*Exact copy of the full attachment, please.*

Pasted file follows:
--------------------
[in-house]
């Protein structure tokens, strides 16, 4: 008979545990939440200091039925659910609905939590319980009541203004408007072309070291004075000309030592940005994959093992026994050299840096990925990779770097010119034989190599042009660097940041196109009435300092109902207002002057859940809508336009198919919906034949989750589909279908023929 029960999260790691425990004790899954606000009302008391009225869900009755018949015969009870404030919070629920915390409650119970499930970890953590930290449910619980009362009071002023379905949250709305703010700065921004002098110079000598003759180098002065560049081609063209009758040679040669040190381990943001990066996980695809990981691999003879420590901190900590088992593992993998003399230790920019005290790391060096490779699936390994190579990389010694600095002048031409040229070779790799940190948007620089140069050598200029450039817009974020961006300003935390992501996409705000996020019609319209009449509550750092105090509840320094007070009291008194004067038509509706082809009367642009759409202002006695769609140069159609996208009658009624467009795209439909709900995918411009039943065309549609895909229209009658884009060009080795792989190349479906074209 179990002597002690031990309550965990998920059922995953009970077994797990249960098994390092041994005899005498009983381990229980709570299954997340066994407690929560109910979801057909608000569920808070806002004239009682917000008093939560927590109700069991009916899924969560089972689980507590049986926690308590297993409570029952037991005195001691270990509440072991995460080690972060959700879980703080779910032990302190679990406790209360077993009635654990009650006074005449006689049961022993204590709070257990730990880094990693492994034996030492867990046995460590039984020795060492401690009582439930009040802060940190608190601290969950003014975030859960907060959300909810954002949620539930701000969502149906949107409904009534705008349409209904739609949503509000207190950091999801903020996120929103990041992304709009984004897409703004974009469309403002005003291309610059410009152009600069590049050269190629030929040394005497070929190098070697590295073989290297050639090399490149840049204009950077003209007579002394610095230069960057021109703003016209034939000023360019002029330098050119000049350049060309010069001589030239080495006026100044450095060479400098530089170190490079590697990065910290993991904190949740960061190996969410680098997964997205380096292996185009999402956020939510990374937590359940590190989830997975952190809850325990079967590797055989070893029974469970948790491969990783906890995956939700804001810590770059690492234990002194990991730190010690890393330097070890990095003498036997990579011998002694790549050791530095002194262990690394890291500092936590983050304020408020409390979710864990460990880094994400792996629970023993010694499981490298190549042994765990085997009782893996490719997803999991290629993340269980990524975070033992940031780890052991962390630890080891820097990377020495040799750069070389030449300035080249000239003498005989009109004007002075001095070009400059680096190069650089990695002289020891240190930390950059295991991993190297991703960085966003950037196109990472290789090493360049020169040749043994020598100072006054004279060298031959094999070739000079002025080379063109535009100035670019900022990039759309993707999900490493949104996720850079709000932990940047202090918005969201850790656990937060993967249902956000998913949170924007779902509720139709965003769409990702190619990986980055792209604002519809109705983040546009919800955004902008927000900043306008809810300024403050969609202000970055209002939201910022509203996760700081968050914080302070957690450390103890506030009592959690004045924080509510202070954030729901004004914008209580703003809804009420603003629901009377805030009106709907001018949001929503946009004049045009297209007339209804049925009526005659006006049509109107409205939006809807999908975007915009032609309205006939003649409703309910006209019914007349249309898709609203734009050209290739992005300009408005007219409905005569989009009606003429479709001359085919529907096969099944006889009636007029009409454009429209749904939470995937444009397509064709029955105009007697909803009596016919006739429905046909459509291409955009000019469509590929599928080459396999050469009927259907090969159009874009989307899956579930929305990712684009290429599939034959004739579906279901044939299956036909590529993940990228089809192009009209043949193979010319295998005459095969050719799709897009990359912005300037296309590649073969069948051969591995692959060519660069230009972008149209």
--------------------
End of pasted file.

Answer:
[in-house]
């Protein structure tokens, strides 16, 4: 008979545990939440200091039925659910609905939590319980009541203004408007072309070291004075000309030592940005994959093992026994050299840096990925990779770097010119034989190599042009660097940041196109009435300092109902207002002057859940809508336009198919919906034949989750589909279908023929 029960999260790691425990004790899954606000009302008391009225869900009755018949015969009870404030919070629920915390409650119970499930970890953590930290449910619980009362009071002023379905949250709305703010700065921004002098110079000598003759180098002065560049081609063209009758040679040669040190381990943001990066996980695809990981691999003879420590901190900590088992593992993998003399230790920019005290790391060096490779699936390994190579990389010694600095002048031409040229070779790799940190948007620089140069050598200029450039817009974020961006300003935390992501996409705000996020019609319209009449509550750092105090509840320094007070009291008194004067038509509706082809009367642009759409202002006695769609140069159609996208009658009624467009795209439909709900995918411009039943065309549609895909229209009658884009060009080795792989190349479906074209 179990002597002690031990309550965990998920059922995953009970077994797990249960098994390092041994005899005498009983381990229980709570299954997340066994407690929560109910979801057909608000569920808070806002004239009682917000008093939560927590109700069991009916899924969560089972689980507590049986926690308590297993409570029952037991005195001691270990509440072991995460080690972060959700879980703080779910032990302190679990406790209360077993009635654990009650006074005449006689049961022993204590709070257990730990880094990693492994034996030492867990046995460590039984020795060492401690009582439930009040802060940190608190601290969950003014975030859960907060959300909810954002949620539930701000969502149906949107409904009534705008349409209904739609949503509000207190950091999801903020996120929103990041992304709009984004897409703004974009469309403002005003291309610059410009152009600069590049050269190629030929040394005497070929190098070697590295073989290297050639090399490149840049204009950077003209007579002394610095230069960057021109703003016209034939000023360019002029330098050119000049350049060309010069001589030239080495006026100044450095060479400098530089170190490079590697990065910290993991904190949740960061190996969410680098997964997205380096292996185009999402956020939510990374937590359940590190989830997975952190809850325990079967590797055989070893029974469970948790491969990783906890995956939700804001810590770059690492234990002194990991730190010690890393330097070890990095003498036997990579011998002694790549050791530095002194262990690394890291500092936590983050304020408020409390979710864990460990880094994400792996629970023993010694499981490298190549042994765990085997009782893996490719997803999991290629993340269980990524975070033992940031780890052991962390630890080891820097990377020495040799750069070389030449300035080249000239003498005989009109004007002075001095070009400059680096190069650089990695002289020891240190930390950059295991991993190297991703960085966003950037196109990472290789090493360049020169040749043994020598100072006054004279060298031959094999070739000079002025080379063109535009100035670019900022990039759309993707999900490493949104996720850079709000932990940047202090918005969201850790656990937060993967249902956000998913949170924007779902509720139709965003769409990702190619990986980055792209604002519809109705983040546009919800955004902008927000900043306008809810300024403050969609202000970055209002939201910022509203996760700081968050914080302070957690450390103890506030009592959690004045924080509510202070954030729901004004914008209580703003809804009420603003629901009377805030009106709907001018949001929503946009004049045009297209007339209804049925009526005659006006049509109107409205939006809807999908975007915009032609309205006939003649409703309910006209019914007349249309898709609203734009050209290739992005300009408005007219409905005569989009009606003429479709001359085919529907096969099944006889009636007029009409454009429209749904939470995937444009397509064709029955105009007697909803009596016919006739429905046909459509291409955009000019469509590929599928080459396999050469009927259907090969159009874009989307899956579930929305990712684009290429599939034959004739579906279901044939299956036909590529993940990228089809192009009209043949193979010319295998005459095969050719799709897009990359912005300037296309590649073969069948051969591995692959060519660069230009972008149209």